The Polish judicial system is considered slow, especially the ordinary courts.   In 2021, it took an average of seven months to process a case before a regional court and more than ten months before a district court, with the time it takes to process a case gradually increasing since 2015.  Longer proceedings tend to focus on courts that focus on large cities; In 2017, about 10% of cases took more than a year to resolve (with up to 18.72% in Warsaw) and more than 1% of cases took more than 3 years (including nearly 4% in Warsaw).  The nature of the case also plays a role: in 2021, criminal proceedings before regional courts were often concluded within four months, but the resolution of labor disputes took an average of nearly a year; District courts have fewer variations.  The Polish judicial system is plagued by several problems. The courts are widely considered to be too slow and confidence in the judicial system is low among the population. Changes to the judicial system made by the ruling United Right coalition from 2015 onwards, ostensibly aimed at addressing these obstacles, have sparked much controversy and provoked an ongoing constitutional crisis.    The conservative government is widely accused both in Poland and abroad of wanting to take control of the courts, which led to a conflict between judges appointed before the Law and Justice coalition made changes to the judiciary and its supporters and those appointed by the new rules. In particular, the disciplinary system, widely seen as non-independent, has led to convictions and led the Court of Justice of the European Union (CJEU) to order the suspension of the Disciplinary Chamber of the Supreme Court and to impose a fine of €1 million per day for Poland`s non-compliance with the order. The Constitutional Court, widely seen as co-opted by the Law and Justice party, issued rulings aimed at thwarting the implementation of negative rulings by the CJEU and the European Court of Human Rights, saying they were handed down outside the jurisdiction of the courts and without regard to the Polish constitution. The Constitution is considered the most important source of Polish law.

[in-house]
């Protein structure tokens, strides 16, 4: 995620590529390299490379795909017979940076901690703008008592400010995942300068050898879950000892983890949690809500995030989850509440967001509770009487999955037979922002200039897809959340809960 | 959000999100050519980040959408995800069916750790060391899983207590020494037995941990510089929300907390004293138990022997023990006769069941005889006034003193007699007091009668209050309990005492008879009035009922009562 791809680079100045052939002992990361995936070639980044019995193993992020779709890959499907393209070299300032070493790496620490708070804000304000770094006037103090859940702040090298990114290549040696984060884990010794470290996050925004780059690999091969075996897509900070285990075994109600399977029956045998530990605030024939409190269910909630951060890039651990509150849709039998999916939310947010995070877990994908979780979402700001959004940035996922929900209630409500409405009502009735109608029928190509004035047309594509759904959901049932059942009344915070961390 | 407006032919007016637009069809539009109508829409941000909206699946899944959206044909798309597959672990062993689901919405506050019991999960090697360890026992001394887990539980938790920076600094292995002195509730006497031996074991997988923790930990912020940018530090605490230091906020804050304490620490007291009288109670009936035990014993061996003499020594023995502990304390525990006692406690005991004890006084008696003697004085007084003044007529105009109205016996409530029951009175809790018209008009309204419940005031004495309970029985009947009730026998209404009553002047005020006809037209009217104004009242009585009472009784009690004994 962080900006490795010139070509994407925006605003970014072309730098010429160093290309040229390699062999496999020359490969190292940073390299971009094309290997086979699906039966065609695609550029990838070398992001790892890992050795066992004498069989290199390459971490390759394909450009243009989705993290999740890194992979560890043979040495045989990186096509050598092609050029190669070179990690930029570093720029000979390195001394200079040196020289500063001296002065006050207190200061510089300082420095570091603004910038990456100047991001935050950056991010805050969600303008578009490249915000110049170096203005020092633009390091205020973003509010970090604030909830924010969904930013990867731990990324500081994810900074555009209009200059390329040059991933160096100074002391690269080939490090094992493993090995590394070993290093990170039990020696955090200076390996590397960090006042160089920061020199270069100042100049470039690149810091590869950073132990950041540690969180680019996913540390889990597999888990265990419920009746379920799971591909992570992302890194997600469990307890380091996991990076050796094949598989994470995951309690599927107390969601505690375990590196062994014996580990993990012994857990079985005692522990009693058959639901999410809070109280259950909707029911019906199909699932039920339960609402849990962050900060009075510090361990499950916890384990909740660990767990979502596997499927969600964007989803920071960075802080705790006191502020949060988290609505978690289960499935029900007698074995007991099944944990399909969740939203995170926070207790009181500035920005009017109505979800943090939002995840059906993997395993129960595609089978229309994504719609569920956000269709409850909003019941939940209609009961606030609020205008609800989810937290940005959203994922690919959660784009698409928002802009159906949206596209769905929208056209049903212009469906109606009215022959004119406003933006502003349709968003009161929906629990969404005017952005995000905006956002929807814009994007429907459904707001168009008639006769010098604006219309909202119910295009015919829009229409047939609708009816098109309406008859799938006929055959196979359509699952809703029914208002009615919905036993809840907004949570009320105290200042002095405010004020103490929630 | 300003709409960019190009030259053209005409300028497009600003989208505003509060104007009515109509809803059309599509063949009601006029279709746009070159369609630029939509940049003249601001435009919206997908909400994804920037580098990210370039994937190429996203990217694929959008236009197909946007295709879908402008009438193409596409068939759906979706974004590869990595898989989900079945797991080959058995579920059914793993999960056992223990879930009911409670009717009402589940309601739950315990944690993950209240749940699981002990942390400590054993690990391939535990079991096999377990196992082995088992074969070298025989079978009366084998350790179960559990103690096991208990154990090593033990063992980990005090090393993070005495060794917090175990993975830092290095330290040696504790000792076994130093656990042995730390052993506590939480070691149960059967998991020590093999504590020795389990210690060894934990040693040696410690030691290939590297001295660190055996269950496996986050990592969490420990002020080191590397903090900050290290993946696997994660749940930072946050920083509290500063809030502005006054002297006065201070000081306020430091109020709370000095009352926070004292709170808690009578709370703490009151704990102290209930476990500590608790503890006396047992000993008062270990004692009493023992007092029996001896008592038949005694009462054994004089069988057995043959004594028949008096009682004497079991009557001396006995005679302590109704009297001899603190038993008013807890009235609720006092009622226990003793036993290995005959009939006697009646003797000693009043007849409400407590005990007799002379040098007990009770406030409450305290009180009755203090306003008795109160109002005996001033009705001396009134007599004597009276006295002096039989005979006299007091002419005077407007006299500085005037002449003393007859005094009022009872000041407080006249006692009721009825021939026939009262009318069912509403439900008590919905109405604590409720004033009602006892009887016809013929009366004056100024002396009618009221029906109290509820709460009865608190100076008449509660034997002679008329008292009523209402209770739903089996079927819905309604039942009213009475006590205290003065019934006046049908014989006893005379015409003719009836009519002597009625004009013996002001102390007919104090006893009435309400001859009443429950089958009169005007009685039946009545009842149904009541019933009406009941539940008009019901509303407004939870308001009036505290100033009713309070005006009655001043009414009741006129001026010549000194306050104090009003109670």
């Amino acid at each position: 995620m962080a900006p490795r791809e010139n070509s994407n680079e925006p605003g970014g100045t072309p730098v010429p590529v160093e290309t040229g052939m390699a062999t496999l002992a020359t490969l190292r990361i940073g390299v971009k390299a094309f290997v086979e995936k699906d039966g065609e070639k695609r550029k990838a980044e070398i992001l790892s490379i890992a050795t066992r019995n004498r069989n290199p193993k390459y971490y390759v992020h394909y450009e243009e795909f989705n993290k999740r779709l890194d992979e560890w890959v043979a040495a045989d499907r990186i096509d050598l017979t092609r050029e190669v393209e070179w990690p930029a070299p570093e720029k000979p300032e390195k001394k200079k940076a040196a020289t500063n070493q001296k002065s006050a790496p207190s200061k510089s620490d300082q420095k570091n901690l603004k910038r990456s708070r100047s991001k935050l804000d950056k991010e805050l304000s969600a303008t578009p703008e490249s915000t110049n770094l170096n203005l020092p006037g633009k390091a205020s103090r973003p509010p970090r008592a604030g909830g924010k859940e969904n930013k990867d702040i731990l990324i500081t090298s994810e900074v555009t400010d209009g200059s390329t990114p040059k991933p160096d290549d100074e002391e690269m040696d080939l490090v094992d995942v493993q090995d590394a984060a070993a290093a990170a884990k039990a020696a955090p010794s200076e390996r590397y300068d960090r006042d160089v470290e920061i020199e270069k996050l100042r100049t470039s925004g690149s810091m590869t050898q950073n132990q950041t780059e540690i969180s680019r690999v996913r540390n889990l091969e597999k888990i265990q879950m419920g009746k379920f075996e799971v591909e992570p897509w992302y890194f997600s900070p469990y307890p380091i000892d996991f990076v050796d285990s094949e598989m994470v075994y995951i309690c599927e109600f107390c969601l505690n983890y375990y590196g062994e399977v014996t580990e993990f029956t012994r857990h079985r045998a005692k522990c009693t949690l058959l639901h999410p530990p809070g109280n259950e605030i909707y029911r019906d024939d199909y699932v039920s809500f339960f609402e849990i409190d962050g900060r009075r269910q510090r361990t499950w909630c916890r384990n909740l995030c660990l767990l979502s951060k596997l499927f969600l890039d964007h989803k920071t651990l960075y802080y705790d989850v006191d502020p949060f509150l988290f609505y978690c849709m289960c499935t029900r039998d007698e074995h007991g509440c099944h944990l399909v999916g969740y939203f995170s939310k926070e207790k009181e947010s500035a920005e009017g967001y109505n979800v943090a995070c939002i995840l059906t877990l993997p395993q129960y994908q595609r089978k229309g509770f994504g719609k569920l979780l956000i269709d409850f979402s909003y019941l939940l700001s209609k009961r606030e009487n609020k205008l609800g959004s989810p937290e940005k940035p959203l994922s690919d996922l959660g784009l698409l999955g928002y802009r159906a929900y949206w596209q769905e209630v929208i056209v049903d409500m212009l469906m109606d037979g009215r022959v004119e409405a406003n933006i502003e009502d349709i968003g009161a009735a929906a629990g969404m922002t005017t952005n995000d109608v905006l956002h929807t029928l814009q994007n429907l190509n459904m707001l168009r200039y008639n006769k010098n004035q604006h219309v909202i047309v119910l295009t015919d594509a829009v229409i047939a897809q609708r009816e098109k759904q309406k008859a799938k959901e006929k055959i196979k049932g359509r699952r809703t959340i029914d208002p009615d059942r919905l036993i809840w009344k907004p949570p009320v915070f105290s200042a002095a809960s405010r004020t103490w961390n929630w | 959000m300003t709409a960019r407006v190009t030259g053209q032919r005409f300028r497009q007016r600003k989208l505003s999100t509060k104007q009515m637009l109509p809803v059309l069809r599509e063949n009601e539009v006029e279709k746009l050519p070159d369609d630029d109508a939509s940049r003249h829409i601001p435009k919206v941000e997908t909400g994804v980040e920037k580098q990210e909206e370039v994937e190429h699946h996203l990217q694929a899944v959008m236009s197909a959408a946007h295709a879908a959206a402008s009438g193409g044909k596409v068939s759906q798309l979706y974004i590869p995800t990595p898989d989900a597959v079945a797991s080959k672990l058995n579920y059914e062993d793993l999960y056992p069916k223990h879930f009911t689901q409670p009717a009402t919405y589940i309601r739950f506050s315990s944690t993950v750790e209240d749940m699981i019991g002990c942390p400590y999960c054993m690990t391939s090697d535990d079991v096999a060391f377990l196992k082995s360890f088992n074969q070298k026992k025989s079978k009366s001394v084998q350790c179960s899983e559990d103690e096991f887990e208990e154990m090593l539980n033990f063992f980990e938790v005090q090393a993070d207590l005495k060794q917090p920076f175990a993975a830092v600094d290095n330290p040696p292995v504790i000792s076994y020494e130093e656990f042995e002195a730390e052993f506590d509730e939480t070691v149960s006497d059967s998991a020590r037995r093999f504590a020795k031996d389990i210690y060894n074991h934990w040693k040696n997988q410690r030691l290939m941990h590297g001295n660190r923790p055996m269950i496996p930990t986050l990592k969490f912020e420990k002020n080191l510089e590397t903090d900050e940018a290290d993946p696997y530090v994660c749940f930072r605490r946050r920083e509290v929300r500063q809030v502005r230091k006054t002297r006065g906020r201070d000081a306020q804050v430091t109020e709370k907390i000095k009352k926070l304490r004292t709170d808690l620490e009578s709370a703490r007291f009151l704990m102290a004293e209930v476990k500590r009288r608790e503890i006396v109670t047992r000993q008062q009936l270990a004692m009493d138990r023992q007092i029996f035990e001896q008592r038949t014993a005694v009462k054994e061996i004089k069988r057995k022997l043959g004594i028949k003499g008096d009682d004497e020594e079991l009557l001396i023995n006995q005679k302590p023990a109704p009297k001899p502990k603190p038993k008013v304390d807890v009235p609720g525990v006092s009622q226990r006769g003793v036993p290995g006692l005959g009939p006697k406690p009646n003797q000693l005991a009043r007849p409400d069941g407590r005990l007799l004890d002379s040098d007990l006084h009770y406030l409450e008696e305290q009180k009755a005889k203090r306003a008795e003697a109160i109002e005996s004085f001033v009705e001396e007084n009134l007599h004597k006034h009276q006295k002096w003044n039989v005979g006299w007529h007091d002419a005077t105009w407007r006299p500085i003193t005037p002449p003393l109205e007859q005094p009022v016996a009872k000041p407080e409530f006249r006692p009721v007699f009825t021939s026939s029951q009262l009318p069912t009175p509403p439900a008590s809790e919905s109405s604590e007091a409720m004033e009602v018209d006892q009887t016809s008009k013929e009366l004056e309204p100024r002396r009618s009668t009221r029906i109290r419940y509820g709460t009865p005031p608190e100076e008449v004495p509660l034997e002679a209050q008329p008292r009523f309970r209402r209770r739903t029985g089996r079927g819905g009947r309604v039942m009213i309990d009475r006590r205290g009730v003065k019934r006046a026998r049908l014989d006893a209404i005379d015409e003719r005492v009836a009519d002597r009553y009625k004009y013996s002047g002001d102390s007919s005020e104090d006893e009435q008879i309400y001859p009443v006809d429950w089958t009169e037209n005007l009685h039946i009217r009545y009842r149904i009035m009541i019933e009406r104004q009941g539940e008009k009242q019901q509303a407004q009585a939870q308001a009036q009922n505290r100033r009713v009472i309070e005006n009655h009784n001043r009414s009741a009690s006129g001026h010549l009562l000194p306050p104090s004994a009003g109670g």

It contains information on the Polish legal system, institutional organisation, judicial system and local authorities. It also includes political rights and freedoms. The current binding constitution was adopted in 1997. The text of the Polish Constitution is available on the website of the Lower House of the Polish Parliament (Sejm) in Polish, English, German, French and Russian. Poland has a three-tier system of ordinary courts. Instead, they adopted a law of 20 December 2019 amending the Law – Law on the Structure of Ordinary Courts, the Law on the Supreme Court and Certain Other Laws (Official Gazette of 2020, item 190; The English translation of this document is available on the Venice Commission`s website). Among other solutions, it introduces the disciplinary responsibility of judges for activities or non-actions that could significantly prevent or hinder the functioning of the judicial system in the country (and in this way the denial of legality of the Disciplinary Chamber of the Supreme Court or the new NJC can also be understood).